By ALEJANDRA FERNANDEZ-MORERA
Scripps Howard News Service
February 23, 2006
Heidingsfield, now safely home in Germantown, Tenn., lost 13 colleagues in just 13 months. They were seven American and six South African security experts recruited by DynCorp International to help train Iraqi police.
"What is even more tragic is that I have been back six weeks and eight more have been killed," said Heidingsfield, 55, who in December ended his tour as contingent commander of the State Department's Police Advisory Mission in Iraq.
His security-personnel losses are among 505 civilian contractors who have died in Iraq since the beginning of the war. Another 4,744 contractors have been injured, according to insurance claims by 209 companies on file at the Department of Labor.
These are the invisible casualties of the Iraqi occupation.
"The American public is accustomed to measure their losses based on military losses," Heidingsfield said. But the civilian contractors "kind of get lost in the equation."
Neither the Pentagon nor American corporations who hire contractors to support the U.S. military in Iraq will give the identities of the Americans and foreign nationals who have died, citing privacy and security reasons.
"In order to protect the privacy of victims' families, we will not release the names of those employees and subcontractors who have lost their lives," said Melissa Norcross, a spokeswoman for Halliburton.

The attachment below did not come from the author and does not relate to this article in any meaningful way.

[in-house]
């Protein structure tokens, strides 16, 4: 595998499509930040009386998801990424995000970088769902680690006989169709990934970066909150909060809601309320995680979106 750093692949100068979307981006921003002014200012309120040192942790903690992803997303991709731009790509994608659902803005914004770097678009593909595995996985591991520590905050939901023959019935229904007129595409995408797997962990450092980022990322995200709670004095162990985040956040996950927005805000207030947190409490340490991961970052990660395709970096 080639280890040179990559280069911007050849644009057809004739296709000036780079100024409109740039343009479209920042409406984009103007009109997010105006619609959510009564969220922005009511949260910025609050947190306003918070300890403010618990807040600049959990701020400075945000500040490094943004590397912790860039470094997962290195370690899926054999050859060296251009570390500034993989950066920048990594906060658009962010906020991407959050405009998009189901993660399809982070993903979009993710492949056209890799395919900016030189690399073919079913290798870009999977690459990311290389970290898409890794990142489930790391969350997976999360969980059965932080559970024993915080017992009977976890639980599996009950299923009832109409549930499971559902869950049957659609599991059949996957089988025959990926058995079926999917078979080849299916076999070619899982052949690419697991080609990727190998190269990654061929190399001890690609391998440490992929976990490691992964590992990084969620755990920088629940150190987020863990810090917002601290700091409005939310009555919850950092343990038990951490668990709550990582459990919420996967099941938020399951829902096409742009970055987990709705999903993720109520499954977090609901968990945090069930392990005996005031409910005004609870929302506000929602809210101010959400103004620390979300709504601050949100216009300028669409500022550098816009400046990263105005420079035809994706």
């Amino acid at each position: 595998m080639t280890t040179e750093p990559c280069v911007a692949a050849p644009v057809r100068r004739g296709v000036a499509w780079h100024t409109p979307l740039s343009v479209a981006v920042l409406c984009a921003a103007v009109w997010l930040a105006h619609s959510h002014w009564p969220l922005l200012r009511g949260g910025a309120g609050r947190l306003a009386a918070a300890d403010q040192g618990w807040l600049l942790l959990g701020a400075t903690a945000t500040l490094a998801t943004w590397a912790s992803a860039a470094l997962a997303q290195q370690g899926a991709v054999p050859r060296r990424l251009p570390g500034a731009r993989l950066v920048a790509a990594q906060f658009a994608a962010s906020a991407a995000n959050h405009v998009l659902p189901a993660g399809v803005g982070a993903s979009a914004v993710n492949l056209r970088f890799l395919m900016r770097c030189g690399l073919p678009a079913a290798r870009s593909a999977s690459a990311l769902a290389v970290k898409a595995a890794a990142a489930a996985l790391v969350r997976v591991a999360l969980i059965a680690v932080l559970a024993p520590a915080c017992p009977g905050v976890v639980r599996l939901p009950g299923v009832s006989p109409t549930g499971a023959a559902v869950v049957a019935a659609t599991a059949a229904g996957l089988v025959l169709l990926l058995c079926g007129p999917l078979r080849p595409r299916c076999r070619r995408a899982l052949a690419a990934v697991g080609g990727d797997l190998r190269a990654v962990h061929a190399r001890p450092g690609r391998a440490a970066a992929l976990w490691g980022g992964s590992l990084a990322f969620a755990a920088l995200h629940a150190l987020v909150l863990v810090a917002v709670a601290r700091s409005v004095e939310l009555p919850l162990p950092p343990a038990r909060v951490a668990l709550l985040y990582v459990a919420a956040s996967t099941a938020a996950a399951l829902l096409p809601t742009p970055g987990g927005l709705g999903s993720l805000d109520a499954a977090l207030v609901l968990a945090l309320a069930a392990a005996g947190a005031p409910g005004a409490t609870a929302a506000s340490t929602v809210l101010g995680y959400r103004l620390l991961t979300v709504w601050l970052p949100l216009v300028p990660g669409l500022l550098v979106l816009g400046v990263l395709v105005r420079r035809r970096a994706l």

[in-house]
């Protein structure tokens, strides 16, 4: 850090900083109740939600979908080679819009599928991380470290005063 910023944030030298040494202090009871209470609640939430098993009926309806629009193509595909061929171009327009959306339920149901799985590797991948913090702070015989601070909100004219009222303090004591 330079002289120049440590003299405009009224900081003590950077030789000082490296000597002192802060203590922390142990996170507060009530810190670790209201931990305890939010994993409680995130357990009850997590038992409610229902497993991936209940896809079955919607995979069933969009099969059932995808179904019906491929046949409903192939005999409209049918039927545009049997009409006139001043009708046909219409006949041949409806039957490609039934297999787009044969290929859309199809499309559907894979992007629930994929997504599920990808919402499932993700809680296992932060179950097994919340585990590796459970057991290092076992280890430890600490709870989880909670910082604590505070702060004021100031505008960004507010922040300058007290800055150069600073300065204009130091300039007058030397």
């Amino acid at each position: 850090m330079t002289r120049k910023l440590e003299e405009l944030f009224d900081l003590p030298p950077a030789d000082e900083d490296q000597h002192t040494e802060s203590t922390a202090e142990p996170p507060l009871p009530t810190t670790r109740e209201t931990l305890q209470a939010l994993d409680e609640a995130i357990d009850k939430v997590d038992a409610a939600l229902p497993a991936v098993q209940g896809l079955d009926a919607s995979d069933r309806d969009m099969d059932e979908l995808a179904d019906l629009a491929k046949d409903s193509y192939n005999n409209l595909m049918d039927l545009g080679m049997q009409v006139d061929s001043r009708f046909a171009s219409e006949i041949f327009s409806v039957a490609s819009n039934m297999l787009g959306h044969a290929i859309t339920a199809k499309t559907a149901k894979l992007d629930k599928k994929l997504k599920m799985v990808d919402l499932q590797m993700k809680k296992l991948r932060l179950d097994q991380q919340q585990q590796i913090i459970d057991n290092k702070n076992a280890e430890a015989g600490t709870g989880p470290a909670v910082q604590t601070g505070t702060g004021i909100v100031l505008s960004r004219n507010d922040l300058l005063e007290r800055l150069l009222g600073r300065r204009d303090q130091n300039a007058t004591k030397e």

The unnamed civilians have become a significant part of the cost of the Iraqi occupation, accounting for at least one-sixth of U.S. fatalities suffered. Because the Pentagon has outsourced thousands of jobs, American contractors have become a new kind of Unknown Soldier.
But they are dying in many of the same ways as U.S. troops.
"We were as well-equipped as we could be for our mission," said Heidingsfield. "But it is virtually impossible to defend yourself from improvised explosive devices."
At least DynCorp's security personnel were armed and in a position to try to defend themselves. Heidingsfield warned that other contractors working to rebuild Iraq's crumbling infrastructure in unprotected areas have jobs that are "inviting disaster."
Some former contractors are embittered by their experiences in Iraq.
"I went to Iraq because I was hoping to make a lot of money," said Steven Thompson, who worked six months as a truck driver for Halliburton subsidiary KBR. "On the outside it looked real good, but it doesn't look so good now."
Thompson, 42, survived an improvised-explosive-device (IED) attack on a truck convoy. He said he ended his $1,850-a-week contract six months early when he began suffering symptoms of post-traumatic stress disorder and could no longer drive a truck.
American-employed civilian contractors are dying at an average of 14 each month. Nearly five times more civilians have died than troop losses suffered by Great Britain, the United States' most important military ally in Southwest Asia.